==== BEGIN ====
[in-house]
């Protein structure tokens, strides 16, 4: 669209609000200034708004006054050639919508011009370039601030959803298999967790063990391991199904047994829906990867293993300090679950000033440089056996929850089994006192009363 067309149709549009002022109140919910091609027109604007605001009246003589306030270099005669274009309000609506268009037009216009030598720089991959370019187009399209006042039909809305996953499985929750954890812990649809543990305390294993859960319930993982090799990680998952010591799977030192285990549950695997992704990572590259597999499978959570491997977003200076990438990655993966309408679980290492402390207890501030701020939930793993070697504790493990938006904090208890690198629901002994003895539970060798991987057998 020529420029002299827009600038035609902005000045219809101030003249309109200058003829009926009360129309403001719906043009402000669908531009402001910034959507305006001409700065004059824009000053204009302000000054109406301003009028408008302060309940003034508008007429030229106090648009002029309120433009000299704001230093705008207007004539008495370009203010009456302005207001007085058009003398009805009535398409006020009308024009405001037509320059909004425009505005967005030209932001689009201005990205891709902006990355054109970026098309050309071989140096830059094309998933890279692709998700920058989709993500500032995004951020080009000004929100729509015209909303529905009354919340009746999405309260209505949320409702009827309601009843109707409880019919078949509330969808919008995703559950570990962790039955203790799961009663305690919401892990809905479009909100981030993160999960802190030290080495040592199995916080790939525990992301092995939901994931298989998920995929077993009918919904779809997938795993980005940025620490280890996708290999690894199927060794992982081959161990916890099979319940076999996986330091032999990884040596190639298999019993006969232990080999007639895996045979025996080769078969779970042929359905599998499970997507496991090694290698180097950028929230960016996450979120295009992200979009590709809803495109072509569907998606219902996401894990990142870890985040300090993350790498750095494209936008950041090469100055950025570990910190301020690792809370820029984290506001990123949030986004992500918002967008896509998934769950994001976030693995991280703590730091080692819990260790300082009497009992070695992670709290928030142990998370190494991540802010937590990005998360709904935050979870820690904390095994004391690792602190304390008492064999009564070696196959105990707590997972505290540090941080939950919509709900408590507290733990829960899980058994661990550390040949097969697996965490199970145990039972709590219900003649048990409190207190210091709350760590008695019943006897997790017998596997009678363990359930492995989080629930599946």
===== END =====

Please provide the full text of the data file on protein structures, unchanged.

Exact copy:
[in-house]
């Protein structure tokens, strides 16, 4: 669209609000200034708004006054050639919508011009370039601030959803298999967790063990391991199904047994829906990867293993300090679950000033440089056996929850089994006192009363 067309149709549009002022109140919910091609027109604007605001009246003589306030270099005669274009309000609506268009037009216009030598720089991959370019187009399209006042039909809305996953499985929750954890812990649809543990305390294993859960319930993982090799990680998952010591799977030192285990549950695997992704990572590259597999499978959570491997977003200076990438990655993966309408679980290492402390207890501030701020939930793993070697504790493990938006904090208890690198629901002994003895539970060798991987057998 020529420029002299827009600038035609902005000045219809101030003249309109200058003829009926009360129309403001719906043009402000669908531009402001910034959507305006001409700065004059824009000053204009302000000054109406301003009028408008302060309940003034508008007429030229106090648009002029309120433009000299704001230093705008207007004539008495370009203010009456302005207001007085058009003398009805009535398409006020009308024009405001037509320059909004425009505005967005030209932001689009201005990205891709902006990355054109970026098309050309071989140096830059094309998933890279692709998700920058989709993500500032995004951020080009000004929100729509015209909303529905009354919340009746999405309260209505949320409702009827309601009843109707409880019919078949509330969808919008995703559950570990962790039955203790799961009663305690919401892990809905479009909100981030993160999960802190030290080495040592199995916080790939525990992301092995939901994931298989998920995929077993009918919904779809997938795993980005940025620490280890996708290999690894199927060794992982081959161990916890099979319940076999996986330091032999990884040596190639298999019993006969232990080999007639895996045979025996080769078969779970042929359905599998499970997507496991090694290698180097950028929230960016996450979120295009992200979009590709809803495109072509569907998606219902996401894990990142870890985040300090993350790498750095494209936008950041090469100055950025570990910190301020690792809370820029984290506001990123949030986004992500918002967008896509998934769950994001976030693995991280703590730091080692819990260790300082009497009992070695992670709290928030142990998370190494991540802010937590990005998360709904935050979870820690904390095994004391690792602190304390008492064999009564070696196959105990707590997972505290540090941080939950919509709900408590507290733990829960899980058994661990550390040949097969697996965490199970145990039972709590219900003649048990409190207190210091709350760590008695019943006897997790017998596997009678363990359930492995989080629930599946």